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得來

English translation: come into possession through an effort to obtain

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GLOSSARY ENTRY (DERIVED FROM QUESTION BELOW)
Chinese term or phrase:得來
English translation:come into possession through an effort to obtain
Entered by: R. A. Stegemann
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11:45 Jan 25, 2004
Chinese to English translations [Non-PRO]
Linguistics / 中文
Chinese term or phrase: 得來
有人說:「容易得來的東西都不是貴重的。」你以為怎樣?

I have translated the above sentence as: People say, "Things that come easily are of little value." What are thoughts"?

In particular I am concerned with the verb phrase 得來. My online dictionary renders it in Cantonese as "must come", and offers nothing in Mandarin. Is this standard written Chinese?

In Japanese the character 得 often means "to obtain" or "be able to". I will try to render it here in unicode, but it may or may not work -- 得る = える.
R. A. Stegemann
Saudi Arabia
Local time: 00:53
get; obtain; gain; win
Explanation:
In this case, 得 = get; obtain; gain; win. "Come" would probably be not so accurate here.

Is "得来" standard written Chinese? Hmm.. there is a 成语: 得来全不费工夫...

--------------------------------------------------
Note added at 35 mins (2004-01-25 12:21:22 GMT)
--------------------------------------------------

correction: \"...would probably not be so accurate here.\"
Selected response from:

Denyce Seow
Singapore
Local time: 23:53
Grading comment
Well, Denyce, you have convinced me that the expression 得來 is standard Chinese, but you have not convinced me that "come easily" is improper in this context. Had you explained the role of 來, you may have had a better chance of overwhelming with your usually good analysis.

I could write many paragraphs about why I believe Matias is wrong about comparing Japanese and Chinese characters. Despite their very different origins the Japanese language imported very large amounts of Chinese into their language before they developed their own writing system. As such much of the Japanese language is built around the Chinese language.

A not entirely worthy, but nevertheless interesting analogy would be the influence of French on the English language. Though many words have different meanings, many more are often very close. Yes, there are faux amis between Japanese and Chinese, just as there are faux amis between French and English. Those who insist on the differences are always quick to point out the faux amis. Those who wish to emphasize the similarities between the French and the English point out the similarities in the languages of both.

In the end both modern Japanese and modern English are bastard languages.

3 KudoZ points were awarded for this answer

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Summary of answers provided
5 +3obtain/getmatias
5 +3get; obtain; gain; win
Denyce Seow


  

Answers


8 mins   confidence: Answerer confidence 5/5 peer agreement (net): +3
得來
get; obtain; gain; win


Explanation:
In this case, 得 = get; obtain; gain; win. "Come" would probably be not so accurate here.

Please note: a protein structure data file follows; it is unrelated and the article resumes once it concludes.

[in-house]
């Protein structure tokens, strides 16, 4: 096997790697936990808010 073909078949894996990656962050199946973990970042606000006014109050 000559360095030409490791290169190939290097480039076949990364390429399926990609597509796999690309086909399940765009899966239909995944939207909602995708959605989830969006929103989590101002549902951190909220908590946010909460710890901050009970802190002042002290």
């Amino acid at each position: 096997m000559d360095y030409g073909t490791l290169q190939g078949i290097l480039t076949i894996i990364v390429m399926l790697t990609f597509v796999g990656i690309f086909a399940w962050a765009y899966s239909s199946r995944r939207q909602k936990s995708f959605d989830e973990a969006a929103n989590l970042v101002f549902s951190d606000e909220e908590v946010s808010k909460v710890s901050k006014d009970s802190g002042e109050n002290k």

Is "得来" standard written Chinese? Hmm.. there is a 成语: 得来全不费工夫...

--------------------------------------------------
Note added at 35 mins (2004-01-25 12:21:22 GMT)
--------------------------------------------------

correction: \"...would probably not be so accurate here.\"

Denyce Seow
Singapore
Local time: 23:53
Native speaker of: Native in EnglishEnglish
PRO pts in category: 11
Grading comment
Well, Denyce, you have convinced me that the expression 得來 is standard Chinese, but you have not convinced me that "come easily" is improper in this context. Had you explained the role of 來, you may have had a better chance of overwhelming with your usually good analysis.

I could write many paragraphs about why I believe Matias is wrong about comparing Japanese and Chinese characters. Despite their very different origins the Japanese language imported very large amounts of Chinese into their language before they developed their own writing system. As such much of the Japanese language is built around the Chinese language.

A not entirely worthy, but nevertheless interesting analogy would be the influence of French on the English language. Though many words have different meanings, many more are often very close. Yes, there are faux amis between Japanese and Chinese, just as there are faux amis between French and English. Those who insist on the differences are always quick to point out the faux amis. Those who wish to emphasize the similarities between the French and the English point out the similarities in the languages of both.

In the end both modern Japanese and modern English are bastard languages.

Peer comments on this answer (and responses from the answerer)
agree  Benko
5 hrs

agree  Lu Zou
8 hrs

agree  HymnLau
1 day22 hrs
Login to enter a peer comment (or grade)

44 mins   confidence: Answerer confidence 5/5 peer agreement (net): +3
obtain/get


Explanation:
I don't think there are problems with your translation. I am only thinking about if there are something equivalent in English ...

Second, I don't think it is a good idea to mix/compare Japanese and Chinese. Though they seem to use some similar character sets, they are actually two totally different languages. According to the Indo-German language classification chart, they belong to TWO different families, the only akin to Chinese is Tibetian. Japanese, Korean and Turkish are belonging to the SAME family.

matias

Peer comments on this answer (and responses from the answerer)
agree  Beth Dennison: I agree that you shouldn't compare Chinese and Japanese - meanings for the same character are often quite different
1 hr
  -> Thanks!

agree  isahuang
3 hrs

agree  HymnLau
1 day21 hrs
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